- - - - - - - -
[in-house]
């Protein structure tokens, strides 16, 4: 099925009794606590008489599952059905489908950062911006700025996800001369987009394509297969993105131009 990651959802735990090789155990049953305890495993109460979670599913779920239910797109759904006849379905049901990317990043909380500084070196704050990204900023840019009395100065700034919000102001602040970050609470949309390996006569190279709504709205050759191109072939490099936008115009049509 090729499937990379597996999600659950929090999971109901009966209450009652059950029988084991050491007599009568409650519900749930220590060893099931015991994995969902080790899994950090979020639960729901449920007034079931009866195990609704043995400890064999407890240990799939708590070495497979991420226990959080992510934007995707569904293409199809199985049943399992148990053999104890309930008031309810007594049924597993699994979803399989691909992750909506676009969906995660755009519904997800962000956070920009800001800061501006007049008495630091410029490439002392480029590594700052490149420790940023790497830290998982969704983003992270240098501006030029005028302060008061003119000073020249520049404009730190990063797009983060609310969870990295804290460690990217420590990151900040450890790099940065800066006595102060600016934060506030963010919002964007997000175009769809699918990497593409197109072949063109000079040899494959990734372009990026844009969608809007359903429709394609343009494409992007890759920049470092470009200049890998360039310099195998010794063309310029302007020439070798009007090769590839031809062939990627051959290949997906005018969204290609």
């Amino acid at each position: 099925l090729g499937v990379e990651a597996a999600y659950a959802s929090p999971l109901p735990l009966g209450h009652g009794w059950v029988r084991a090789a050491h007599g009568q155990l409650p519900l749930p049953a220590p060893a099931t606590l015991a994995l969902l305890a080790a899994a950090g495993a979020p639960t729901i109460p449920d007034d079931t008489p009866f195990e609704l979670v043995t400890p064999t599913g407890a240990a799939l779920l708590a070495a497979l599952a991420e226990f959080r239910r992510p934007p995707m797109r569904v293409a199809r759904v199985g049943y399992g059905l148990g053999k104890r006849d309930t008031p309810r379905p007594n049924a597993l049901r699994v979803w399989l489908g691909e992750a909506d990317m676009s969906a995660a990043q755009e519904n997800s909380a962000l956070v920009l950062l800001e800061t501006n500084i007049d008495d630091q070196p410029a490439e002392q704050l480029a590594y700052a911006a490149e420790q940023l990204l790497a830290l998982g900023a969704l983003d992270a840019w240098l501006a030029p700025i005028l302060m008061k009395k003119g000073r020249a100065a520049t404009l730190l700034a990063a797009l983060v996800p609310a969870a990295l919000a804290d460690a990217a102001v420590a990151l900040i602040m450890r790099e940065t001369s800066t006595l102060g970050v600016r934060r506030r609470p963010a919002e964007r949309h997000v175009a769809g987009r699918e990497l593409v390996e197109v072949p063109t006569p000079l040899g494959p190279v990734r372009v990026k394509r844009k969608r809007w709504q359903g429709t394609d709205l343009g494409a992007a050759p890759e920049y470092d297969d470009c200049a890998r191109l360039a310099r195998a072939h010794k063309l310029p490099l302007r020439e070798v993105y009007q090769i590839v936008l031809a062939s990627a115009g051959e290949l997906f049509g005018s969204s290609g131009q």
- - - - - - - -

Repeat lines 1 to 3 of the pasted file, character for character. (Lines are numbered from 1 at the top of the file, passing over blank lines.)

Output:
[in-house]
């Protein structure tokens, strides 16, 4: 099925009794606590008489599952059905489908950062911006700025996800001369987009394509297969993105131009 990651959802735990090789155990049953305890495993109460979670599913779920239910797109759904006849379905049901990317990043909380500084070196704050990204900023840019009395100065700034919000102001602040970050609470949309390996006569190279709504709205050759191109072939490099936008115009049509 090729499937990379597996999600659950929090999971109901009966209450009652059950029988084991050491007599009568409650519900749930220590060893099931015991994995969902080790899994950090979020639960729901449920007034079931009866195990609704043995400890064999407890240990799939708590070495497979991420226990959080992510934007995707569904293409199809199985049943399992148990053999104890309930008031309810007594049924597993699994979803399989691909992750909506676009969906995660755009519904997800962000956070920009800001800061501006007049008495630091410029490439002392480029590594700052490149420790940023790497830290998982969704983003992270240098501006030029005028302060008061003119000073020249520049404009730190990063797009983060609310969870990295804290460690990217420590990151900040450890790099940065800066006595102060600016934060506030963010919002964007997000175009769809699918990497593409197109072949063109000079040899494959990734372009990026844009969608809007359903429709394609343009494409992007890759920049470092470009200049890998360039310099195998010794063309310029302007020439070798009007090769590839031809062939990627051959290949997906005018969204290609």
């Amino acid at each position: 099925l090729g499937v990379e990651a597996a999600y659950a959802s929090p999971l109901p735990l009966g209450h009652g009794w059950v029988r084991a090789a050491h007599g009568q155990l409650p519900l749930p049953a220590p060893a099931t606590l015991a994995l969902l305890a080790a899994a950090g495993a979020p639960t729901i109460p449920d007034d079931t008489p009866f195990e609704l979670v043995t400890p064999t599913g407890a240990a799939l779920l708590a070495a497979l599952a991420e226990f959080r239910r992510p934007p995707m797109r569904v293409a199809r759904v199985g049943y399992g059905l148990g053999k104890r006849d309930t008031p309810r379905p007594n049924a597993l049901r699994v979803w399989l489908g691909e992750a909506d990317m676009s969906a995660a990043q755009e519904n997800s909380a962000l956070v920009l950062l800001e800061t501006n500084i007049d008495d630091q070196p410029a490439e002392q704050l480029a590594y700052a911006a490149e420790q940023l990204l790497a830290l998982g900023a969704l983003d992270a840019w240098l501006a030029p700025i005028l302060m008061k009395k003119g000073r020249a100065a520049t404009l730190l700034a990063a797009l983060v996800p609310a969870a990295l919000a804290d460690a990217a102001v420590a990151l900040i602040m450890r790099e940065t001369s800066t006595l102060g970050v600016r934060r506030r609470p963010a919002e964007r949309h997000v175009a769809g987009r699918e990497l593409v390996e197109v072949p063109t006569p000079l040899g494959p190279v990734r372009v990026k394509r844009k969608r809007w709504q359903g429709t394609d709205l343009g494409a992007a050759p890759e920049y470092d297969d470009c200049a890998r191109l360039a310099r195998a072939h010794k063309l310029p490099l302007r020439e070798v993105y009007q090769i590839v936008l031809a062939s990627a115009g051959e290949l997906f049509g005018s969204s290609g131009q």